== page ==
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Thursday, Dec. 15, 2011 02:11 pm

Following in Lincoln’s steps

Photographer and historian team up to produce a fine new book


Sunset over Sugar Creek between Middletown and New Holland. Lincoln crossed Sugar Creek while traveling the circuit on the Old Springfield-Peoria Road near here. On the cover: Sunrise at Little Round Top at the Gettysburg battlefield in Pennsylvania.

Rarely in publishing is there such a perfect collaboration of writer, photographer and publisher as in the new book, Abraham Lincoln Traveled This Way. The lovely landscape photographs by Illinois photographer Robert Shaw are complemented by the narrative of preeminent Lincoln scholar Michael Burlingame. Shaw used his own company, Firelight Publishing, to assure quality control in creating this deluxe hardback volume.

 Shaw, from Heyworth, south of Bloomington, wondered some 10 years ago if anyone had done such a project – documenting with photographs locales where Lincoln lived and worked. After learning that no one had, he began photographing various sites in Illinois.

 After hearing Burlingame speak about Lincoln several times, Shaw contacted the historian to see if he would collaborate on the project, and the two began their years-long journey, which led them from Illinois to Kentucky and Indiana, and on to Washington, D.C., and the East Coast. Burlingame is, of course, the Naomi B. Lynn Distinguished Chair in Lincoln Studies at the University of Illinois Springfield.

 The concept of this book is fascinating, and the book itself is just beautiful. The photographs are very well done, and Shaw spent countless days waiting for the right light and the right weather to get his shot. It took him numerous trips to Springfield over two to three years to get the warm twilight on the Old State Capitol to suit him, for example. And numerous longer trips to the battlefield at Antietam in Maryland to make the stunning photo of the Burnside Bridge at sunrise (p. 13).

 Firelight Publishing used first-class paper and printing techniques, which makes this book rather extraordinary. The cover has a French fold (oversized paper folded over at both top and bottom of the book jacket) and a dull surface, which makes it feel wonderful in one’s hands. The book is “100 percent made in the USA,” Shaw said. “When you have a book on Lincoln, you have to print it in the United States.”

Warm sunlight on the Old State Capitol, where Lincoln first declared that “a house divided against itself cannot stand.”

 The book is full of Lincoln’s speeches, letters and other writings, all printed in his signature handwriting. All writings come from The Collected Works of Abraham Lincoln and reveal what a fine writer Lincoln was.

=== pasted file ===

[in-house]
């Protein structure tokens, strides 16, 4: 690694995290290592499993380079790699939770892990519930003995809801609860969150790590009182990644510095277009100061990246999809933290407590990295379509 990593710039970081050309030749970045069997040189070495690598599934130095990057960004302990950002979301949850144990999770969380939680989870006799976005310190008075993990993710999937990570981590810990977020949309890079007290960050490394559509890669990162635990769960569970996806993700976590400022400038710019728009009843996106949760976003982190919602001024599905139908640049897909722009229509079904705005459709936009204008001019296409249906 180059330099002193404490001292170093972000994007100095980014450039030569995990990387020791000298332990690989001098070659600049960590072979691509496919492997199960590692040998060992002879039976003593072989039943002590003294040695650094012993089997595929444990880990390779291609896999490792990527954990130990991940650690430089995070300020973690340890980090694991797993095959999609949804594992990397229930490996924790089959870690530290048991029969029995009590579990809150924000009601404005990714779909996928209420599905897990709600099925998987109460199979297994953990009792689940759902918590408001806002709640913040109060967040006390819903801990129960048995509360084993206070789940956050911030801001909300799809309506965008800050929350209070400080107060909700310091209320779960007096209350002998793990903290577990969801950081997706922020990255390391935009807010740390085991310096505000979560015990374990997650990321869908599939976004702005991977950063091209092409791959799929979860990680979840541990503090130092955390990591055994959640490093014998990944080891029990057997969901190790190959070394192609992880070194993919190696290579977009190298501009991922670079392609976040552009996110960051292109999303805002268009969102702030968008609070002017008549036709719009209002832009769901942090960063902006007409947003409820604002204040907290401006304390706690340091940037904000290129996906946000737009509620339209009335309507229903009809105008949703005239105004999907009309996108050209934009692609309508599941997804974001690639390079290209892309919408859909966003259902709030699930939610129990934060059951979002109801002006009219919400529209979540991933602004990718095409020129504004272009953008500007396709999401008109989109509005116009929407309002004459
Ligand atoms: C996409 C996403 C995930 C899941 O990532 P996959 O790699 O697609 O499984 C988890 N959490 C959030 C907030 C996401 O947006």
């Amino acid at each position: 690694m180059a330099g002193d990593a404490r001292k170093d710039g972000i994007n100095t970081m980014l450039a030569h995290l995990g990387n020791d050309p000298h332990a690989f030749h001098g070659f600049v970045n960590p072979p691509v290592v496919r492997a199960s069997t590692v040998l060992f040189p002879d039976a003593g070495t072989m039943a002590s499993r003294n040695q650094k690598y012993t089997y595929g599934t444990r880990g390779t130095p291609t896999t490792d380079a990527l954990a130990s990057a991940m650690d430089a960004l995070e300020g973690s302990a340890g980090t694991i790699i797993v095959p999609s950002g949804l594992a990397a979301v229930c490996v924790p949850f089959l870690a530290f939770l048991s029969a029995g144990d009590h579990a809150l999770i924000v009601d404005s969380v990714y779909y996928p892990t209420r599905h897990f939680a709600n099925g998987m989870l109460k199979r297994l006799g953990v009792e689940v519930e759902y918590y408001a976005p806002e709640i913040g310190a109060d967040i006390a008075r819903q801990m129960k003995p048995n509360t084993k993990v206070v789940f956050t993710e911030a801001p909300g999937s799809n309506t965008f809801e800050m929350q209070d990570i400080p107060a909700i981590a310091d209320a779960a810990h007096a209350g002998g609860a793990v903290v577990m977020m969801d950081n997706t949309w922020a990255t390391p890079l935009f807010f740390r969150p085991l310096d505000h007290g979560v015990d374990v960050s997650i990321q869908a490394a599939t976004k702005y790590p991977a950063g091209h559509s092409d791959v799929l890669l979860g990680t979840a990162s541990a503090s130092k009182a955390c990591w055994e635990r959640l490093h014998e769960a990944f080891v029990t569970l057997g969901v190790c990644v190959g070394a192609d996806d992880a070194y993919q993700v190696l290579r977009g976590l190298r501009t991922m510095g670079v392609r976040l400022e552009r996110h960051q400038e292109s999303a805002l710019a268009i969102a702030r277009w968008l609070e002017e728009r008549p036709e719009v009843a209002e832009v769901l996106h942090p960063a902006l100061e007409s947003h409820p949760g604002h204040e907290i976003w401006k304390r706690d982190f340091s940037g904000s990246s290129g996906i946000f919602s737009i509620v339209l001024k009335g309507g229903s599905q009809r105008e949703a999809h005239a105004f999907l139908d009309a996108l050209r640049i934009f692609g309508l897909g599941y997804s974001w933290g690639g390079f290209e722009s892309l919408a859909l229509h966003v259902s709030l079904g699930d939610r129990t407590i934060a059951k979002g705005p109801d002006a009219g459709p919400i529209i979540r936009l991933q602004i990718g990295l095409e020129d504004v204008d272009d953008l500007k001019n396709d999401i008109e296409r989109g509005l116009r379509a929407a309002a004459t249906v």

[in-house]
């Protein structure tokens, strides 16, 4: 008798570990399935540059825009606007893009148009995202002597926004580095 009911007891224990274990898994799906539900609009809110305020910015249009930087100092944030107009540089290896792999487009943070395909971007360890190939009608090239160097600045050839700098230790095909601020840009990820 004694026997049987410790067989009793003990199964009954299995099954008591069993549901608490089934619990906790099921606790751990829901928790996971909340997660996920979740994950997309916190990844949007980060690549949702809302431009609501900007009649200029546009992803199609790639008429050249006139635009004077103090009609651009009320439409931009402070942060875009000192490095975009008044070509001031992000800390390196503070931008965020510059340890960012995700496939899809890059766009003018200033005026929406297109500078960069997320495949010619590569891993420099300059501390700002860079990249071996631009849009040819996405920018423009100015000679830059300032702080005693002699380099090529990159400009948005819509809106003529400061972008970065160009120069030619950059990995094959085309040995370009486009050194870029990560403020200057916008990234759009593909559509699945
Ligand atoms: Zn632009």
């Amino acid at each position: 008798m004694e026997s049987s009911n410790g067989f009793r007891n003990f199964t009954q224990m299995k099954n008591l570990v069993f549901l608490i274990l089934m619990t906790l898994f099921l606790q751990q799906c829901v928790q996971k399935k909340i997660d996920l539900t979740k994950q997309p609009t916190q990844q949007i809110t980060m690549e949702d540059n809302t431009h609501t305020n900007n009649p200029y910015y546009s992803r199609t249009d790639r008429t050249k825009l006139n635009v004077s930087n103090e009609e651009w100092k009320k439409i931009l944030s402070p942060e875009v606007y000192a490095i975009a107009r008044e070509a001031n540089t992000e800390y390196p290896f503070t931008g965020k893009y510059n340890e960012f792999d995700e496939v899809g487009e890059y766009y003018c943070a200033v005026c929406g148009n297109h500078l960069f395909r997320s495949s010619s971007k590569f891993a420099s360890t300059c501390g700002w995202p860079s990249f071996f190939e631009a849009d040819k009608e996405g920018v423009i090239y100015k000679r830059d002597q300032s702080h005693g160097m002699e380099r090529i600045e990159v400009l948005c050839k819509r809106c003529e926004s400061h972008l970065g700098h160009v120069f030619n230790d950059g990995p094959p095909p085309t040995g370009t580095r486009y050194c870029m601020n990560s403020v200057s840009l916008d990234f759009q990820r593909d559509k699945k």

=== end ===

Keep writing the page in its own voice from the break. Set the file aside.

“You have to read the last paragraph in Burlingame’s epilogue,” Shaw told me. As the author explains, this is why Lincoln is such a compelling figure.

Burlingame wrote, ”Few people will achieve his world historical importance, but many can profit from his personal example, encouraged by the knowledge that despite a childhood of emotional malnutrition and grinding poverty, despite a lack of formal education, despite a series of career failures, despite a miserable marriage, despite a tendency to depression, despite a painful midlife crisis, despite the early death of his mother and his siblings as well as of his sweetheart and two of his four children, he became a model of psychological maturity, moral clarity, and unimpeachable integrity….”

Shaw will be at a book signing 4-8p.m. Wednesday, Dec. 21, at the Tinsley Dry Goods shop at 209 S. Sixth St. for the Downtown Holiday Walk, also 1-3 p.m. Thursday, Dec 22, at the Abraham Lincoln Presidential Library and Museum Store and on Sat., Dec. 31, from 11-1 at the Lincoln Home Visitor Center. Abraham Lincoln Traveled This Way will be sold locally at the Abraham Lincoln Presidential Museum, the Illinois State Museum and the Lincoln Home Visitors Center.

Shaw said he wanted the sales commissions initially to go to local organizations rather than a corporate bookseller. The price of $36 for such a special book is definitely a bargain. John Warner IV, whose ancestors fought in the Civil War and spent time with Lincoln, helped underwrite the cost so the book could be affordable. This book will appeal to just about anyone, and buying it is a great way to shop local.

Contact Ginny Lee at ginnylee2011@gmail.com.

Lincoln traveled this stretch of the Sangamon River north of New Salem many times via canoe, flatboat and steamboat.

Early morning fog moves into the valley at Abraham Lincoln’s birthplace near Hodgenville, Ky.

The Burnside Bridge at Antietam National Battlefield in Maryland. Lincoln likely crossed the bridge with Gen. George McClellan while touring the battlefield.

Along the Sangamon River near the Thomas Lincoln family’s first home in Illinois, west of Decatur.

The photographer waited years to get this photo of Lincoln’s home in a snowstorm at twilight. He is always checking weather reports to make photographs with just the right light and conditions.

Michael Burlingame, historian

Robert Shaw, photographer


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